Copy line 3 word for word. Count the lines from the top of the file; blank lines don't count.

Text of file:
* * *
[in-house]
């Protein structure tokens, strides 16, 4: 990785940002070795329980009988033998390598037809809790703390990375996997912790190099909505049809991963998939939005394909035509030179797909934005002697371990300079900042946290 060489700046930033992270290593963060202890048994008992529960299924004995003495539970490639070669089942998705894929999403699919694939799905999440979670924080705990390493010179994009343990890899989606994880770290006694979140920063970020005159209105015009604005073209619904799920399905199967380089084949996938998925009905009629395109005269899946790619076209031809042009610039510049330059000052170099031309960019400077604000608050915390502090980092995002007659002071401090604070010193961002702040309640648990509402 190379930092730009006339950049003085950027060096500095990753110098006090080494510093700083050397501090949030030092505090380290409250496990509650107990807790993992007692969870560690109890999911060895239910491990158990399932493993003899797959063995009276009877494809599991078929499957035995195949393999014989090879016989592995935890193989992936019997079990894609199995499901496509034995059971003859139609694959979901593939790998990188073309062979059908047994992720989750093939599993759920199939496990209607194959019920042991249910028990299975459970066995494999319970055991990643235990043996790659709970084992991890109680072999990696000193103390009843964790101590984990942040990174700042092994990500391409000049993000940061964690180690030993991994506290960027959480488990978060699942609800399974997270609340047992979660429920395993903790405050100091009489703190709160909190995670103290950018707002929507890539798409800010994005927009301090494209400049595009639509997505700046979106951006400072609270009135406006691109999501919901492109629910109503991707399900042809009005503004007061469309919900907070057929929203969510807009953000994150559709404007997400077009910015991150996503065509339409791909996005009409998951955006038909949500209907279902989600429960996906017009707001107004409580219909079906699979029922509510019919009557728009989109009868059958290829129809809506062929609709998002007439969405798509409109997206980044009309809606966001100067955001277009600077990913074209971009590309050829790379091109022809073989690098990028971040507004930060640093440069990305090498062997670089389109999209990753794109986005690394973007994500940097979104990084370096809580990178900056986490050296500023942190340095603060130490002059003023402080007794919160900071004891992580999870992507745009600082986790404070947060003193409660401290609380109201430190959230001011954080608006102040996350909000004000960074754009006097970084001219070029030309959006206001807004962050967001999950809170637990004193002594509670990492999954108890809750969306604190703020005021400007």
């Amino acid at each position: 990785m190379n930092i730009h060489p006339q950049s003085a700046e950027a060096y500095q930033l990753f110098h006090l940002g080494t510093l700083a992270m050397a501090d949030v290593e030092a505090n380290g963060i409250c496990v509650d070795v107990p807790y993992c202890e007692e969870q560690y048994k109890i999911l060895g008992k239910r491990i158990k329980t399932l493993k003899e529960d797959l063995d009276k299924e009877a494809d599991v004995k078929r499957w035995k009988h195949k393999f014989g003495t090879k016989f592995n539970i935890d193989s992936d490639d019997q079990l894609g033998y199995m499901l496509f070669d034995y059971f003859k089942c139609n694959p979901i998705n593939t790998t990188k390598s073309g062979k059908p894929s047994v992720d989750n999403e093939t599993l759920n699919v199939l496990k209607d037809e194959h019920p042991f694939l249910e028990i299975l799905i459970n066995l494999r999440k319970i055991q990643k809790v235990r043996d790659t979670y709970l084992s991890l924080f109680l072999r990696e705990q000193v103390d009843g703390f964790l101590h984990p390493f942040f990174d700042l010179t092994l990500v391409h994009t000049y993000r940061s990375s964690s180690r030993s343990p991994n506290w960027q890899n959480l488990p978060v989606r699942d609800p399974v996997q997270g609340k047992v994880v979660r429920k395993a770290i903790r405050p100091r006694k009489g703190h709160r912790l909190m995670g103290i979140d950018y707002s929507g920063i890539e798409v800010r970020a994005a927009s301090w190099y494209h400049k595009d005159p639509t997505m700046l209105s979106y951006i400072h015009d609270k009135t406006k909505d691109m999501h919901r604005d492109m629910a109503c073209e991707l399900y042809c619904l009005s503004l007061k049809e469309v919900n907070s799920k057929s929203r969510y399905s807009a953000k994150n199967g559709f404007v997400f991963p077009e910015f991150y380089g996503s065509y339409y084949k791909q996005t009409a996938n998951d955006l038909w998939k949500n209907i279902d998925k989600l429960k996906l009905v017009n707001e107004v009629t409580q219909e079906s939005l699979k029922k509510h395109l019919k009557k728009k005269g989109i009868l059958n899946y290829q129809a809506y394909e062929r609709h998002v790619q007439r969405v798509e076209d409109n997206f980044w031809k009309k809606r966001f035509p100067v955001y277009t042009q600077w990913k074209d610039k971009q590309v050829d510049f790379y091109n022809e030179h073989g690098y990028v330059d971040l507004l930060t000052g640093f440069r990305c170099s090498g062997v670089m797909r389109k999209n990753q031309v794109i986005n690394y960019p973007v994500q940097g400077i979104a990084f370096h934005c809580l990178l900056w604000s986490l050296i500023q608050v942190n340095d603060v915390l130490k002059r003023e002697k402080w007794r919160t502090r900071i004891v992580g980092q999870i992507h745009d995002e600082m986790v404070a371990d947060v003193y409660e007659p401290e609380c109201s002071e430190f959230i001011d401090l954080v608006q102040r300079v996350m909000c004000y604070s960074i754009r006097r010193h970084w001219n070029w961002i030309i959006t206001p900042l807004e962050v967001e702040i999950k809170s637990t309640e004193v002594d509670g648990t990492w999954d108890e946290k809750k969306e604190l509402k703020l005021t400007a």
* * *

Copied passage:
């Amino acid at each position: 990785m190379n930092i730009h060489p006339q950049s003085a700046e950027a060096y500095q930033l990753f110098h006090l940002g080494t510093l700083a992270m050397a501090d949030v290593e030092a505090n380290g963060i409250c496990v509650d070795v107990p807790y993992c202890e007692e969870q560690y048994k109890i999911l060895g008992k239910r491990i158990k329980t399932l493993k003899e529960d797959l063995d009276k299924e009877a494809d599991v004995k078929r499957w035995k009988h195949k393999f014989g003495t090879k016989f592995n539970i935890d193989s992936d490639d019997q079990l894609g033998y199995m499901l496509f070669d034995y059971f003859k089942c139609n694959p979901i998705n593939t790998t990188k390598s073309g062979k059908p894929s047994v992720d989750n999403e093939t599993l759920n699919v199939l496990k209607d037809e194959h019920p042991f694939l249910e028990i299975l799905i459970n066995l494999r999440k319970i055991q990643k809790v235990r043996d790659t979670y709970l084992s991890l924080f109680l072999r990696e705990q000193v103390d009843g703390f964790l101590h984990p390493f942040f990174d700042l010179t092994l990500v391409h994009t000049y993000r940061s990375s964690s180690r030993s343990p991994n506290w960027q890899n959480l488990p978060v989606r699942d609800p399974v996997q997270g609340k047992v994880v979660r429920k395993a770290i903790r405050p100091r006694k009489g703190h709160r912790l909190m995670g103290i979140d950018y707002s929507g920063i890539e798409v800010r970020a994005a927009s301090w190099y494209h400049k595009d005159p639509t997505m700046l209105s979106y951006i400072h015009d609270k009135t406006k909505d691109m999501h919901r604005d492109m629910a109503c073209e991707l399900y042809c619904l009005s503004l007061k049809e469309v919900n907070s799920k057929s929203r969510y399905s807009a953000k994150n199967g559709f404007v997400f991963p077009e910015f991150y380089g996503s065509y339409y084949k791909q996005t009409a996938n998951d955006l038909w998939k949500n209907i279902d998925k989600l429960k996906l009905v017009n707001e107004v009629t409580q219909e079906s939005l699979k029922k509510h395109l019919k009557k728009k005269g989109i009868l059958n899946y290829q129809a809506y394909e062929r609709h998002v790619q007439r969405v798509e076209d409109n997206f980044w031809k009309k809606r966001f035509p100067v955001y277009t042009q600077w990913k074209d610039k971009q590309v050829d510049f790379y091109n022809e030179h073989g690098y990028v330059d971040l507004l930060t000052g640093f440069r990305c170099s090498g062997v670089m797909r389109k999209n990753q031309v794109i986005n690394y960019p973007v994500q940097g400077i979104a990084f370096h934005c809580l990178l900056w604000s986490l050296i500023q608050v942190n340095d603060v915390l130490k002059r003023e002697k402080w007794r919160t502090r900071i004891v992580g980092q999870i992507h745009d995002e600082m986790v404070a371990d947060v003193y409660e007659p401290e609380c109201s002071e430190f959230i001011d401090l954080v608006q102040r300079v996350m909000c004000y604070s960074i754009r006097r010193h970084w001219n070029w961002i030309i959006t206001p900042l807004e962050v967001e702040i999950k809170s637990t309640e004193v002594d509670g648990t990492w999954d108890e946290k809750k969306e604190l509402k703020l005021t400007a």